China’s rich experience in and strong record of delivering construction projects of railways, airports and ports prove the feasibility of China’s technological standards. The technological planning and standards for infrastructure construction under the BRI, such as railways and roads, should be jointly discussed and formulated by the governments of ASEAN countries and China, and enterprises before the signature of bilateral agreements. It is recommended that the two sides establish a BRI railway or aviation company to serve multinationals operating under the BRI and to jointly plan and coordinate the operation of railways, roads, air routes and other infrastructures.
4.3 To respect national conditions of host countries
The disparities among ASEAN countries in economic development, industrial structure, investment environment, culture and religions have led to different types of risks for doing business in the region. China needs to be aware of the different endowments of ASEAN countries, and optimize project cooperation and “going out” strategies for its enterprises by taking account of industrial complementarities and the development needs of the host country. At the same time, full respect shall be given to the national culture and religious beliefs of the host country in specific projects.
The focus of cooperation with ASEAN countries in the early stage of industrialization is to ensure that China’s technological advantages synergize with local production factors, such as cheap labor and land, and to help ASEAN countries industrialize; China can import from these countries much-needed energies and primary products. In contrast, cooperation with countries in their late stage of industrialization, such as Singapore, should focus on research and development, design and management of high-tech products.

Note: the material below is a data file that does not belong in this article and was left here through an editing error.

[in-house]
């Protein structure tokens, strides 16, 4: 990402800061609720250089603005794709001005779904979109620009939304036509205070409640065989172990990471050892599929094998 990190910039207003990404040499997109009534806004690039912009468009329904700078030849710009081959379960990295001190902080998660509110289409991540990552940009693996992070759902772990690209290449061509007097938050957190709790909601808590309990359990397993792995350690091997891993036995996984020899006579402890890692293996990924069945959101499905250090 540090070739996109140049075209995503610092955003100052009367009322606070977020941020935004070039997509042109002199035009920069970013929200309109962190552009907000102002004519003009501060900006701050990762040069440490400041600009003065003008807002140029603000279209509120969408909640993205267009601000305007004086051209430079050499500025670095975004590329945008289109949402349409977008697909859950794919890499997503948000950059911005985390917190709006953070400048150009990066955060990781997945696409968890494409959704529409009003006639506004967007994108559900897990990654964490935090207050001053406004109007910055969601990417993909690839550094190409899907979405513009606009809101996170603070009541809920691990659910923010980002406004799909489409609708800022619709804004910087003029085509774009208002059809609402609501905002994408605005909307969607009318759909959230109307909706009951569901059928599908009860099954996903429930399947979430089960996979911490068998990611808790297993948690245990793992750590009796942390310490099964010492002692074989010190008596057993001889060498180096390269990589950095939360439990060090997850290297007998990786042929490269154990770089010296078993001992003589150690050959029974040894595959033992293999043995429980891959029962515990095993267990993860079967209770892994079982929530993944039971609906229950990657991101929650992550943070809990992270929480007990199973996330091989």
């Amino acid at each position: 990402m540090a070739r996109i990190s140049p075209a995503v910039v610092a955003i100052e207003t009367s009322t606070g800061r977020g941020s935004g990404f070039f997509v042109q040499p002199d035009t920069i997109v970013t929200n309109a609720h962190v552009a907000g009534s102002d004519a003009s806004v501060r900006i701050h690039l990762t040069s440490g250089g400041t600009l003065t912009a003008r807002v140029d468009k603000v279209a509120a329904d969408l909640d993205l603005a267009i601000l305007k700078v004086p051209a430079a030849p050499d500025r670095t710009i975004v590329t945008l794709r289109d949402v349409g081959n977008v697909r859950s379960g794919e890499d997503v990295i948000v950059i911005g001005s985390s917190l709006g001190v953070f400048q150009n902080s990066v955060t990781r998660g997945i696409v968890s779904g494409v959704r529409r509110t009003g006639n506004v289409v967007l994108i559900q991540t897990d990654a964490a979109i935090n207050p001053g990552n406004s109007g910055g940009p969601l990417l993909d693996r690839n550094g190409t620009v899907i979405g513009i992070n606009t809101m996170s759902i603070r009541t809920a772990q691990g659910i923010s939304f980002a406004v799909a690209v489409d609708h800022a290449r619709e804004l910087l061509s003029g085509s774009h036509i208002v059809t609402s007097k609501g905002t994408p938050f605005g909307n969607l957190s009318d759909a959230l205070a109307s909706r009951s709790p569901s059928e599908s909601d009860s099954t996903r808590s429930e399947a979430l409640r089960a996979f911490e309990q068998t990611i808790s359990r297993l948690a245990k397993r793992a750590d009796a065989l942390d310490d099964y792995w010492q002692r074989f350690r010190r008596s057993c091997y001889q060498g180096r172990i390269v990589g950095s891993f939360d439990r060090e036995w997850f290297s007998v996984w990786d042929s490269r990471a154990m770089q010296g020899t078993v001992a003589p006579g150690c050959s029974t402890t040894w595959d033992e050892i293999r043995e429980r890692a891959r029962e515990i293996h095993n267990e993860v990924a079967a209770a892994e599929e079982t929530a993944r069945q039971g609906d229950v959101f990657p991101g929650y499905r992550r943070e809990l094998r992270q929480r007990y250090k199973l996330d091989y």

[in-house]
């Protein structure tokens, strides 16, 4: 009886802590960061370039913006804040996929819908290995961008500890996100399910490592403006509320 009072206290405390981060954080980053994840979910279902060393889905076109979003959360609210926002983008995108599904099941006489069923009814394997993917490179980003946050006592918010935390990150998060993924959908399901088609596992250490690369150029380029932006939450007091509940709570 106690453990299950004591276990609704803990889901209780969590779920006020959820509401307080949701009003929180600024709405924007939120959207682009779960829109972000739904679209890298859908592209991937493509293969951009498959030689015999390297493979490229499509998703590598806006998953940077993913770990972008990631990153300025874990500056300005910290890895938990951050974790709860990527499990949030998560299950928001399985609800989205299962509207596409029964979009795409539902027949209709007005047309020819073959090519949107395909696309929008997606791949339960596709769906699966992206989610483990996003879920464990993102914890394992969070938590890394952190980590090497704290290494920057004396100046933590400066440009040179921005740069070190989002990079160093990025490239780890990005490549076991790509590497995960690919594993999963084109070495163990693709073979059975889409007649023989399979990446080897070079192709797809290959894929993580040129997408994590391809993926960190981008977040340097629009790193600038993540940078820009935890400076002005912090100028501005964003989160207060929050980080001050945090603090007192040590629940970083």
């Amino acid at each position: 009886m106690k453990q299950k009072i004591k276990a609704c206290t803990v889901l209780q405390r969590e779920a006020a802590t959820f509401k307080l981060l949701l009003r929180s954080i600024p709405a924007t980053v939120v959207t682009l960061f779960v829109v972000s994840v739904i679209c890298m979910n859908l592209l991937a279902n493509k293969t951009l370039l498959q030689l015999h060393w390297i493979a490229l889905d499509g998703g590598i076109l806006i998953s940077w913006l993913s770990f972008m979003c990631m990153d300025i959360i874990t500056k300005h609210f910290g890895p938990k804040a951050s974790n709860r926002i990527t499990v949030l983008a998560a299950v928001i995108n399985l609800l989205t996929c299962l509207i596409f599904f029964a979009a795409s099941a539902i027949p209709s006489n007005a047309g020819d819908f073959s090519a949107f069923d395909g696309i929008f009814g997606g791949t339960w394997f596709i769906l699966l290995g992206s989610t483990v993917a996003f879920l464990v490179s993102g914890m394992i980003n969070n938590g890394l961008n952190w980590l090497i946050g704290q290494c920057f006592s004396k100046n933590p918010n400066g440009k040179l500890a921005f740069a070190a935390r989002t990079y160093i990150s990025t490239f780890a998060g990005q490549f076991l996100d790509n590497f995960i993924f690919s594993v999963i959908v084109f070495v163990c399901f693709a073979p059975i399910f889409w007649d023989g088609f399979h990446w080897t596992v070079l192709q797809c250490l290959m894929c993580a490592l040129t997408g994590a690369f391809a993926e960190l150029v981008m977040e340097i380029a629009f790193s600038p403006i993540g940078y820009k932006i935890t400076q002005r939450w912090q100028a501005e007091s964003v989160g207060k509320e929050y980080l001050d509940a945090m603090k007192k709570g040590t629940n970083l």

Author: Fan Gang, President of CDI
Editor’s Note: Development is a long and arduous process. Regardless of the external environment, the most important thing for China is to do its own job well, including deepening institutional reforms, adhering to opening-up, and continuing to learn from advanced economies and bringing in new technologies. With the incidents of ZTE and Huawei, China must start independent innovation as soon as possible.
Development will encounter resistance as well as competition and conflicts. In a global market that has been taken by major countries and multinational corporations, China will inevitably encounter problems and difficulties as it gradually works its way to the frontier of economic and technological development, with the China-US trade war being one example.
Growth theory now entails a total of four factors, namely technology, institution, labor and capital. Developed economies usually enjoy advantage in all the four aspects. The development of less developed economies is not merely a result of population and capital accumulation, but is increasingly affected by technological advances and institutional reform.